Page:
Here's my current dilemma
  1. I don't want to gain any weight. I am stubborn and at the moment, I'm not ready for it. However, that most definitely means that all of those traditions that I've just mentioned can't really happen. It will mean that I just survive Christmas rather than enjoying it properly.
  2. I don't want to just survive either. Ultimately, this means I have to decide which one of these two issues is going to happen. 
  3. If I enjoy Christmas like I really want to, does it then mean that I'm allowed to diet? Because in reality, there is no way I can actively lose weight. That doesn't even need explaining really.
This is an extremely different post for me but it is most definitely the real battle that is continually causing anxiety. My aim is to take each day is it comes and maybe I can just let go. I need to stop fearing the unknown and turn that fear into curiosity.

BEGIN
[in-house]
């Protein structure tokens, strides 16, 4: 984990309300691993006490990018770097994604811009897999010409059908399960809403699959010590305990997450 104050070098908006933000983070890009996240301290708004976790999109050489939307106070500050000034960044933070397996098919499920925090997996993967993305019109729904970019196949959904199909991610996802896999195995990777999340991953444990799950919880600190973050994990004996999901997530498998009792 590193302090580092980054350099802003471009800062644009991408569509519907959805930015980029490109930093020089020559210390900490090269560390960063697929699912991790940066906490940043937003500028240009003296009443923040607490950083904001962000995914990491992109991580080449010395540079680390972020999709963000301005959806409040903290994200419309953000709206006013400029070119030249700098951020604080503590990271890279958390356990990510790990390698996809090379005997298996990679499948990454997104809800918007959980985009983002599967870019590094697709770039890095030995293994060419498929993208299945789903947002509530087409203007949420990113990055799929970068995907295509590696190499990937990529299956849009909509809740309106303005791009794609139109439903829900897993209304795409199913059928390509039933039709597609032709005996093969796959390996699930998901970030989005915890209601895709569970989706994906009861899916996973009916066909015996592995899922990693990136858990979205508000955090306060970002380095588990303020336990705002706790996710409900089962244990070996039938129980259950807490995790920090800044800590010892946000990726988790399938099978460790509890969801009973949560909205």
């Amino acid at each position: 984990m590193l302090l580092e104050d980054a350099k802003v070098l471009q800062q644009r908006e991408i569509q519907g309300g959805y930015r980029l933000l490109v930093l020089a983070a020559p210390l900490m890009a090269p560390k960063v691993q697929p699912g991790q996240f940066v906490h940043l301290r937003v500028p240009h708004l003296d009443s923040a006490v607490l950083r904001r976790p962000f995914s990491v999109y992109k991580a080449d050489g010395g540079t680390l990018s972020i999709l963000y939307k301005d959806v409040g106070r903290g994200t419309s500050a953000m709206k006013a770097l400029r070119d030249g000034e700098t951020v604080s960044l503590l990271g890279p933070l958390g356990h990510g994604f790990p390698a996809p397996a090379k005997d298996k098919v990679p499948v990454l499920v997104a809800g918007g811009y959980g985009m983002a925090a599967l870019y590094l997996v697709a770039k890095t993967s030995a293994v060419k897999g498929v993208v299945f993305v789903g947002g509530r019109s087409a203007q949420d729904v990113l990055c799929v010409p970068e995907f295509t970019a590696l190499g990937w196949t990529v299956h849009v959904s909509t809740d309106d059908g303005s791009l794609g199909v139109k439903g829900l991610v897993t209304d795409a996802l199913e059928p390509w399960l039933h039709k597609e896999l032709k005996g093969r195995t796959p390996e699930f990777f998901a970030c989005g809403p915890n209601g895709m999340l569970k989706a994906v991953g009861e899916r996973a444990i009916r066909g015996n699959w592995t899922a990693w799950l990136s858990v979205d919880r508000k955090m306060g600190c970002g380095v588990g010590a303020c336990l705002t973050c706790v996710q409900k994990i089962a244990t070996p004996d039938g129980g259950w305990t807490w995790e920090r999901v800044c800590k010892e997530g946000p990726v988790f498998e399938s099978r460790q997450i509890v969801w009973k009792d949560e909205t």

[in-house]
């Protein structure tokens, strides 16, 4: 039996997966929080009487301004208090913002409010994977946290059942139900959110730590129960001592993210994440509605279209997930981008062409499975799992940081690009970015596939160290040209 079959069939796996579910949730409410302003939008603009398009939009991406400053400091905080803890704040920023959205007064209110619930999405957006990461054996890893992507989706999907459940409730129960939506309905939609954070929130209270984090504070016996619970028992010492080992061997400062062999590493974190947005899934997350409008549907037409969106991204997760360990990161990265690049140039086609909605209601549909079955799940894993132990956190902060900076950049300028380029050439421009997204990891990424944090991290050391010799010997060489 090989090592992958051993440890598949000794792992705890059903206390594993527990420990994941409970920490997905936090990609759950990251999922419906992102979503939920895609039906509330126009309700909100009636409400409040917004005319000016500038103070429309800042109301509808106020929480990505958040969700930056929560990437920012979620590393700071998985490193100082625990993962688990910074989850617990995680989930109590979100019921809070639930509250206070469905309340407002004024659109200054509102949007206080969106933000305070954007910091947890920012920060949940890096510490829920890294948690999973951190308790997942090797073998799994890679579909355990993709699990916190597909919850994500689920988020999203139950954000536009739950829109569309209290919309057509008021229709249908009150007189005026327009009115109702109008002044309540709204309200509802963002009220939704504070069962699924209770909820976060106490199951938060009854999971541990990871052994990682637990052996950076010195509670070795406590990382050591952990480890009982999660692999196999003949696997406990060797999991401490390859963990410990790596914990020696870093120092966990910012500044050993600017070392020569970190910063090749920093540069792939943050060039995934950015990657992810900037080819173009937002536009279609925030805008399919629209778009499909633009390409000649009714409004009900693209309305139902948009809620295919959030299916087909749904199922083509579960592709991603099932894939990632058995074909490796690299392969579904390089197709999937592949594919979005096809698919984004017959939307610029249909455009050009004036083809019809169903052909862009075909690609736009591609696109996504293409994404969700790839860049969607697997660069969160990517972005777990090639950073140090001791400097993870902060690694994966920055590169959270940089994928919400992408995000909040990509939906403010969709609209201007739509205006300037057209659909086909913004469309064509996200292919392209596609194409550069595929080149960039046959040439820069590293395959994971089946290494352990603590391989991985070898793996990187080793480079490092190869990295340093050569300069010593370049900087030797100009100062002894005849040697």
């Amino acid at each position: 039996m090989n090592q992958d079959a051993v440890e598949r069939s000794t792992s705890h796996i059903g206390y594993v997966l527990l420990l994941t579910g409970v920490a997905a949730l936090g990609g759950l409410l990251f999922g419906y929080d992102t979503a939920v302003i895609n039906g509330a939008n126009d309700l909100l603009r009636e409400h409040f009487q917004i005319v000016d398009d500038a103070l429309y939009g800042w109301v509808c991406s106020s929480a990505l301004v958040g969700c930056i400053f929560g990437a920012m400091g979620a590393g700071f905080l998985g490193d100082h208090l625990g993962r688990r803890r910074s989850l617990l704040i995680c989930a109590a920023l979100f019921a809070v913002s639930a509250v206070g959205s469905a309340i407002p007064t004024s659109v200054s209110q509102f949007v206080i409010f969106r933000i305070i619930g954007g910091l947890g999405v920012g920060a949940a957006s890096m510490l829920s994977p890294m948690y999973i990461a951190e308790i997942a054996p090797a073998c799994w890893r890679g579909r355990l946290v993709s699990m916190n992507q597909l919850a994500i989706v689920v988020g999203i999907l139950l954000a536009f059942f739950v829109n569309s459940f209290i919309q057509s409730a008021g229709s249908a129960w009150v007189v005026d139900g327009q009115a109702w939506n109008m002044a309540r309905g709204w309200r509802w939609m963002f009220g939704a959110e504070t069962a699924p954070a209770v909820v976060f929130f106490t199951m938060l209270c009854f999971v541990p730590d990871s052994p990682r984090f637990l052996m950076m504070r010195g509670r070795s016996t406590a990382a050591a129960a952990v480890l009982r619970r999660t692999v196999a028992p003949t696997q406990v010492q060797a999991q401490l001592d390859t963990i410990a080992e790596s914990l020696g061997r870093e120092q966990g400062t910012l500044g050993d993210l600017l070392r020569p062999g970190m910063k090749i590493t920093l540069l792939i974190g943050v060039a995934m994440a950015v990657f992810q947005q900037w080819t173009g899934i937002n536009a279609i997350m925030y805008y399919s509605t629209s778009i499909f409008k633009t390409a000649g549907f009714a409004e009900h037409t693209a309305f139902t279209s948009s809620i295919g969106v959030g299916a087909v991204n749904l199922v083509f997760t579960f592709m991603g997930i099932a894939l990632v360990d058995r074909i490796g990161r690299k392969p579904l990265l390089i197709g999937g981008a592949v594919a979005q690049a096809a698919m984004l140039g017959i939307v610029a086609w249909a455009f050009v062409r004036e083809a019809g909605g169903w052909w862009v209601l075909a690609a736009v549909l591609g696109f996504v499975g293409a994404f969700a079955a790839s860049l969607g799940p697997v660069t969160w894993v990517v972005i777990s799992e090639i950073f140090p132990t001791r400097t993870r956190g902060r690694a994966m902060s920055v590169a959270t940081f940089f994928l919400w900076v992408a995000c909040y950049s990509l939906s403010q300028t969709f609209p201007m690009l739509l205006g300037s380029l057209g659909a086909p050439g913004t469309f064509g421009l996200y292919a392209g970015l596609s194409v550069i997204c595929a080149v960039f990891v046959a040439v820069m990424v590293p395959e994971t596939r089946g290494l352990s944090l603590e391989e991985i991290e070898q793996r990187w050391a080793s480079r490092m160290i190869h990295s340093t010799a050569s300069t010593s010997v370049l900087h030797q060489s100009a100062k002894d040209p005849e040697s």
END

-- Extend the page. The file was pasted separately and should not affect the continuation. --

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Fear of Failure

Tuesday, 10 December 2013

Yesterday, I received an assignment grade back that definitely was not my best. In fact, it was FAR from it and a lot lower than I'd have expected, liked or wanted! It's only one grade and I know that if I achieve better than this in future, then it won't have any major impact on my overall degree but I cannot stop thinking about it. I clearly cannot deal with failing.
Not only do I feel like I've let myself down, but I also feel like I'm letting my family down and my friends, who believe I can do so well, down. I am disappointed with myself and embarrassed that I did not do well. I also feel like everyone else is disappointed with me, as I am usually the one who they are always proud of for doing well, and this time I have not.